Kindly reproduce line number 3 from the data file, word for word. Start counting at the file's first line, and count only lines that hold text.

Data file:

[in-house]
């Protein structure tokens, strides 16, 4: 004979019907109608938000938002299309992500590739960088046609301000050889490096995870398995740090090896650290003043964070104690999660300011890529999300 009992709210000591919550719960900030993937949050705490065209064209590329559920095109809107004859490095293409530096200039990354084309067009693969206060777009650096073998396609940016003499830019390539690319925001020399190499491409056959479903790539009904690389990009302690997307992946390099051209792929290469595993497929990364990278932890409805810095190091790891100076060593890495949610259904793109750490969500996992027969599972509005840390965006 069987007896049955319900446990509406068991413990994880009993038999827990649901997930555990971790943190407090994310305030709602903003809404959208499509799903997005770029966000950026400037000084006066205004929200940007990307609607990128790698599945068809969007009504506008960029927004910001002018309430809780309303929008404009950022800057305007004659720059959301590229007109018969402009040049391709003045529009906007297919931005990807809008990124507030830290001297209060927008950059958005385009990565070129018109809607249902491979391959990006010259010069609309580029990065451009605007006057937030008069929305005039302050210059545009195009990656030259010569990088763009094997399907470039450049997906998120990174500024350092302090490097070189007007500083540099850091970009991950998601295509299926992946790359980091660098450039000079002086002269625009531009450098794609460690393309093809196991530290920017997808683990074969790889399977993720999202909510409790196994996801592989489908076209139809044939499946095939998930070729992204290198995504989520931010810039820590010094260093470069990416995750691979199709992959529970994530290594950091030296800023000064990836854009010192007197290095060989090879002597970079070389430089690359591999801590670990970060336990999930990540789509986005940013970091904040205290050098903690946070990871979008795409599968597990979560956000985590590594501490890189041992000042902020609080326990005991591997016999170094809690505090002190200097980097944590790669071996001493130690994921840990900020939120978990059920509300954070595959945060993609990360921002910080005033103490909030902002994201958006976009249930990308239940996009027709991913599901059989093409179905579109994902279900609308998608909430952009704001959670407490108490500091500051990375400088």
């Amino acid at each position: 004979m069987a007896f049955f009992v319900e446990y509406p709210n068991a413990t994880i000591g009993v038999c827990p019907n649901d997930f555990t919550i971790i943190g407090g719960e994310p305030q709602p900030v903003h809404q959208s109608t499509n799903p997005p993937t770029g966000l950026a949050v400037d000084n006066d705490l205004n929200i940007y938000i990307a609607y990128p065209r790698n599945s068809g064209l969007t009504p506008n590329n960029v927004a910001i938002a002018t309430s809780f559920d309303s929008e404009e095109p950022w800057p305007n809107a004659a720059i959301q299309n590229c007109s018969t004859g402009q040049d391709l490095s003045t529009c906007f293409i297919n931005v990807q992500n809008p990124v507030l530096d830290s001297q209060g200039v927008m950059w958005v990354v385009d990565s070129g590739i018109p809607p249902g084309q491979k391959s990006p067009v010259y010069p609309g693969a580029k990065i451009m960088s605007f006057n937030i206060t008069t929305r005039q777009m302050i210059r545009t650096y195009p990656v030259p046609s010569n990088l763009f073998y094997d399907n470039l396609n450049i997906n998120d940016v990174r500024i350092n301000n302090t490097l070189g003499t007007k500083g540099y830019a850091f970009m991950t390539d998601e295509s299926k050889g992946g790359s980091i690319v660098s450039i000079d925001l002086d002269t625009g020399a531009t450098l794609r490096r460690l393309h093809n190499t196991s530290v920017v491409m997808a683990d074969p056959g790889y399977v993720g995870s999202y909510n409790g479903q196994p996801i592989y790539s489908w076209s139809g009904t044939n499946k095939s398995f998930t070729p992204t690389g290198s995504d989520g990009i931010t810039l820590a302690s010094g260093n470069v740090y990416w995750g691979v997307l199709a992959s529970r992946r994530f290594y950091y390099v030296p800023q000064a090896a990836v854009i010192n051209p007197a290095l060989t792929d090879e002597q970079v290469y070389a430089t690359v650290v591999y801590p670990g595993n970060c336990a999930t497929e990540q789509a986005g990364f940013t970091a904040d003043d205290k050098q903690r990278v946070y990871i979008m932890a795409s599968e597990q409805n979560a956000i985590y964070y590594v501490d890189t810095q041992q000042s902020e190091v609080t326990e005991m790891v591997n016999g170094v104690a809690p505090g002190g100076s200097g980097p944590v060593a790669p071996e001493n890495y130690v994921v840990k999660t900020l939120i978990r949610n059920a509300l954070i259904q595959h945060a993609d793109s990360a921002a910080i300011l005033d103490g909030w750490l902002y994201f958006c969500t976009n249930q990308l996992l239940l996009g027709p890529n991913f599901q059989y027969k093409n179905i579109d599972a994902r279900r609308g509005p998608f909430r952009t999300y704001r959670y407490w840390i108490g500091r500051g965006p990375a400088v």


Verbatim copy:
């Amino acid at each position: 004979m069987a007896f049955f009992v319900e446990y509406p709210n068991a413990t994880i000591g009993v038999c827990p019907n649901d997930f555990t919550i971790i943190g407090g719960e994310p305030q709602p900030v903003h809404q959208s109608t499509n799903p997005p993937t770029g966000l950026a949050v400037d000084n006066d705490l205004n929200i940007y938000i990307a609607y990128p065209r790698n599945s068809g064209l969007t009504p506008n590329n960029v927004a910001i938002a002018t309430s809780f559920d309303s929008e404009e095109p950022w800057p305007n809107a004659a720059i959301q299309n590229c007109s018969t004859g402009q040049d391709l490095s003045t529009c906007f293409i297919n931005v990807q992500n809008p990124v507030l530096d830290s001297q209060g200039v927008m950059w958005v990354v385009d990565s070129g590739i018109p809607p249902g084309q491979k391959s990006p067009v010259y010069p609309g693969a580029k990065i451009m960088s605007f006057n937030i206060t008069t929305r005039q777009m302050i210059r545009t650096y195009p990656v030259p046609s010569n990088l763009f073998y094997d399907n470039l396609n450049i997906n998120d940016v990174r500024i350092n301000n302090t490097l070189g003499t007007k500083g540099y830019a850091f970009m991950t390539d998601e295509s299926k050889g992946g790359s980091i690319v660098s450039i000079d925001l002086d002269t625009g020399a531009t450098l794609r490096r460690l393309h093809n190499t196991s530290v920017v491409m997808a683990d074969p056959g790889y399977v993720g995870s999202y909510n409790g479903q196994p996801i592989y790539s489908w076209s139809g009904t044939n499946k095939s398995f998930t070729p992204t690389g290198s995504d989520g990009i931010t810039l820590a302690s010094g260093n470069v740090y990416w995750g691979v997307l199709a992959s529970r992946r994530f290594y950091y390099v030296p800023q000064a090896a990836v854009i010192n051209p007197a290095l060989t792929d090879e002597q970079v290469y070389a430089t690359v650290v591999y801590p670990g595993n970060c336990a999930t497929e990540q789509a986005g990364f940013t970091a904040d003043d205290k050098q903690r990278v946070y990871i979008m932890a795409s599968e597990q409805n979560a956000i985590y964070y590594v501490d890189t810095q041992q000042s902020e190091v609080t326990e005991m790891v591997n016999g170094v104690a809690p505090g002190g100076s200097g980097p944590v060593a790669p071996e001493n890495y130690v994921v840990k999660t900020l939120i978990r949610n059920a509300l954070i259904q595959h945060a993609d793109s990360a921002a910080i300011l005033d103490g909030w750490l902002y994201f958006c969500t976009n249930q990308l996992l239940l996009g027709p890529n991913f599901q059989y027969k093409n179905i579109d599972a994902r279900r609308g509005p998608f909430r952009t999300y704001r959670y407490w840390i108490g500091r500051g965006p990375a400088v």